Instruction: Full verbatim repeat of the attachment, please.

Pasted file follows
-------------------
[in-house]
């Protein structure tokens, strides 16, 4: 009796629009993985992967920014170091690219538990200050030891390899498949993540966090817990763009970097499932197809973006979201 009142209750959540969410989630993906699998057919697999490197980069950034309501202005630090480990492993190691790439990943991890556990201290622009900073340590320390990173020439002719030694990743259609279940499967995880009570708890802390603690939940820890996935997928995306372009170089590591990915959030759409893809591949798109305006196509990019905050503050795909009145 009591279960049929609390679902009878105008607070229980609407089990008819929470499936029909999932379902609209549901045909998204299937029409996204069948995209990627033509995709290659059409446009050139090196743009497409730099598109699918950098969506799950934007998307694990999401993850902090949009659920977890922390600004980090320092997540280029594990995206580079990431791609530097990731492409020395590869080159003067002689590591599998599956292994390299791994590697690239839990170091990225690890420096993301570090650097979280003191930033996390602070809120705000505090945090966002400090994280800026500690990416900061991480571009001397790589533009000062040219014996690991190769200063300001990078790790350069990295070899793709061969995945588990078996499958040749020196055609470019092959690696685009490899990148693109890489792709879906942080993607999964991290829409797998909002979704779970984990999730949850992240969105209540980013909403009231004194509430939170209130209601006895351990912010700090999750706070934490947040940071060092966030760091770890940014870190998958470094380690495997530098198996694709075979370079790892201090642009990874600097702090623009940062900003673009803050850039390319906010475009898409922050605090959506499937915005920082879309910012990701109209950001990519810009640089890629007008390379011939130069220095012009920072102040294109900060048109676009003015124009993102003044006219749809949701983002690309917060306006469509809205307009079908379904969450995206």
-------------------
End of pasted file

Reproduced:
[in-house]
């Protein structure tokens, strides 16, 4: 009796629009993985992967920014170091690219538990200050030891390899498949993540966090817990763009970097499932197809973006979201 009142209750959540969410989630993906699998057919697999490197980069950034309501202005630090480990492993190691790439990943991890556990201290622009900073340590320390990173020439002719030694990743259609279940499967995880009570708890802390603690939940820890996935997928995306372009170089590591990915959030759409893809591949798109305006196509990019905050503050795909009145 009591279960049929609390679902009878105008607070229980609407089990008819929470499936029909999932379902609209549901045909998204299937029409996204069948995209990627033509995709290659059409446009050139090196743009497409730099598109699918950098969506799950934007998307694990999401993850902090949009659920977890922390600004980090320092997540280029594990995206580079990431791609530097990731492409020395590869080159003067002689590591599998599956292994390299791994590697690239839990170091990225690890420096993301570090650097979280003191930033996390602070809120705000505090945090966002400090994280800026500690990416900061991480571009001397790589533009000062040219014996690991190769200063300001990078790790350069990295070899793709061969995945588990078996499958040749020196055609470019092959690696685009490899990148693109890489792709879906942080993607999964991290829409797998909002979704779970984990999730949850992240969105209540980013909403009231004194509430939170209130209601006895351990912010700090999750706070934490947040940071060092966030760091770890940014870190998958470094380690495997530098198996694709075979370079790892201090642009990874600097702090623009940062900003673009803050850039390319906010475009898409922050605090959506499937915005920082879309910012990701109209950001990519810009640089890629007008390379011939130069220095012009920072102040294109900060048109676009003015124009993102003044006219749809949701983002690309917060306006469509809205307009079908379904969450995206």